More PG&E Emails Suggest Violation of Rules

A dozen email chains between PG&E and the state’s utility regulator could reflect violations of rules governing communications

Pacific Gas & Electric Company on Monday released a dozen new email chains that it says shows improper discussions between executives at the utility company and regulators at the California Public Utilities Commission (CPUC). 

The latest batch of communications is in apparent violation of rules governing communications between the CPUC and regulated entities. The emails date back to 2010 and again show PG&E's former vice president of regulatory affairs, Brian Cherry, describing meetings with CPUC president Michael Peevey.

In an email from last January, Cherry reported to his boss that Peevey called the San Bruno mayor “emotional” and the city manager “nuts.” City officials have been critical of the CPUC since the PG&E pipeline explosion in San Bruno in 2010 that killed eight people. 

San Bruno city manager Connie Jackson calls the latest emails “beyond appalling” and Major Jim Ruane called them “disturbing and disguising.”
The new emails follow the release this summer of thousands of email communications between PG&E and the CPUC, some of which violate rules concerning ex-parte communications and others that further reveal an overly-cozy relationship between the utility company and the regulator. 
“Some of the emails that we are reporting today suggest clear violations of ex-parte rules along with behavior that clearly failed to meet our expectations,” PG&E Chairman and CEO Tony Early said in a news release. “We sincerely regret that and have taken action to prevent it in the future. Other emails represent judgment calls that we are submitting out of an abundance of caution.”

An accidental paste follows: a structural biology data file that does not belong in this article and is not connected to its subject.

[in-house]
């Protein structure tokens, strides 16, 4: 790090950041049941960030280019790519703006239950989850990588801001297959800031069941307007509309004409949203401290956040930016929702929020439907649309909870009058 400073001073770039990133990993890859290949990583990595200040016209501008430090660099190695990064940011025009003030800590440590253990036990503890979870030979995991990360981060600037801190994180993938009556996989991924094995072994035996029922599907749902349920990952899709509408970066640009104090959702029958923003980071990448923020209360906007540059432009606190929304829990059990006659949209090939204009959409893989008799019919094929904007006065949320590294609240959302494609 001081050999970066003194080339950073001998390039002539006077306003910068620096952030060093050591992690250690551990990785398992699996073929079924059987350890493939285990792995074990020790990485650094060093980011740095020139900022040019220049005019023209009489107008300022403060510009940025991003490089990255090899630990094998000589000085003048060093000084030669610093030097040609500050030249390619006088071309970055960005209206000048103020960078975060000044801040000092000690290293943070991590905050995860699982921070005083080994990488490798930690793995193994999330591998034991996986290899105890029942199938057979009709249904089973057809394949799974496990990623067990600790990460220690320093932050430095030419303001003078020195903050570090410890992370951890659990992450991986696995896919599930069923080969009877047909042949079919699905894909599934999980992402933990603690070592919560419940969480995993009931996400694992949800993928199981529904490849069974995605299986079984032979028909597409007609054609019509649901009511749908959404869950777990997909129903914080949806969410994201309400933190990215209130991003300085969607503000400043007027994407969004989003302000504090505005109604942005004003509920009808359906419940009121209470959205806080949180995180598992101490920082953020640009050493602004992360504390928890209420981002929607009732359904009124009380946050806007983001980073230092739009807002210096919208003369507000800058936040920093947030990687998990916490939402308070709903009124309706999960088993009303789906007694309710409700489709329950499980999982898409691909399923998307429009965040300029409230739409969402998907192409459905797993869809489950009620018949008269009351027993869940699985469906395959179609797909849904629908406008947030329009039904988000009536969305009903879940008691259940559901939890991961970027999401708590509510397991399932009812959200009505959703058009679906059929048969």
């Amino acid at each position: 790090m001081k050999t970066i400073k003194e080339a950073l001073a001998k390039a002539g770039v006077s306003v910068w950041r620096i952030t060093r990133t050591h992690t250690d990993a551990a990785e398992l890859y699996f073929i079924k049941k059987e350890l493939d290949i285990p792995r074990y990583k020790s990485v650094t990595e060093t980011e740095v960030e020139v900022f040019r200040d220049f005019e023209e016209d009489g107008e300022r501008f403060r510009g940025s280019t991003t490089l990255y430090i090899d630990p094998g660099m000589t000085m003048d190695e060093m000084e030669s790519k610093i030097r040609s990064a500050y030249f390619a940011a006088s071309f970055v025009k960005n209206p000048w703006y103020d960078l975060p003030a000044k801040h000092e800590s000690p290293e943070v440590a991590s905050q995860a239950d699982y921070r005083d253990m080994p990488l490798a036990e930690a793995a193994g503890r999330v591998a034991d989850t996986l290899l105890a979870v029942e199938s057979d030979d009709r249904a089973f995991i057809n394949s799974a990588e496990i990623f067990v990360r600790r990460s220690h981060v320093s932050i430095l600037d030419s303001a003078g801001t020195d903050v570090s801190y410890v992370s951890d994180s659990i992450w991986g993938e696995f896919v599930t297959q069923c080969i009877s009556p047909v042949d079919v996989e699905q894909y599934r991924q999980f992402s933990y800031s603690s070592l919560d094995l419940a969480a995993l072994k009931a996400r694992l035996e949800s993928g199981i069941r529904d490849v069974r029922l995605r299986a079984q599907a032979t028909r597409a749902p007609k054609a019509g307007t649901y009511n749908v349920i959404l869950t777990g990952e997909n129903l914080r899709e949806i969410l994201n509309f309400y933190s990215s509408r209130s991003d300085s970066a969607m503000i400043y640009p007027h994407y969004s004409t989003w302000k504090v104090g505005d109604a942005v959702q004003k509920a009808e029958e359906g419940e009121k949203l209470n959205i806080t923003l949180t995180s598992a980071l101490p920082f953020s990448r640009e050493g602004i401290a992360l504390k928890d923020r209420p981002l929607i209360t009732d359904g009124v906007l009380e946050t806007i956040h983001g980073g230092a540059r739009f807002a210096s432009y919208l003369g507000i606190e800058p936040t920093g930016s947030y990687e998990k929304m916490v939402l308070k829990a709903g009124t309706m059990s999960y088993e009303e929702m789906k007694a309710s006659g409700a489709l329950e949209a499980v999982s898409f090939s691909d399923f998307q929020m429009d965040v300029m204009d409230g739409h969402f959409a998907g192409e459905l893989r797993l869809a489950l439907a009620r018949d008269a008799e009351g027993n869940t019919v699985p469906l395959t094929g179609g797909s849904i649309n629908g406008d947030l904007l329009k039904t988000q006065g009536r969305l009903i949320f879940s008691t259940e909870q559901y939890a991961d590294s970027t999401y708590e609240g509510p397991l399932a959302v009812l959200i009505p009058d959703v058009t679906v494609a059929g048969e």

PG&E also announced Monday that it would release an additional 65,000 emails to and from the CPUC in mid-February. The emails date back to 2010 and were voluntarily reviewed by PG&E for violations in rules governing communications. 
The revelation of improper communications between PG&E and the CPUC has sparked investigations by the U.S. attorneys office and the state attorney general. PG&E fired three executives and developed a new ethics position after the release of initial emails earlier this year. 
Peevey, who has served as CPUC president for 12 years, announced that he will not seek reappointment. His last day in office is December 31.
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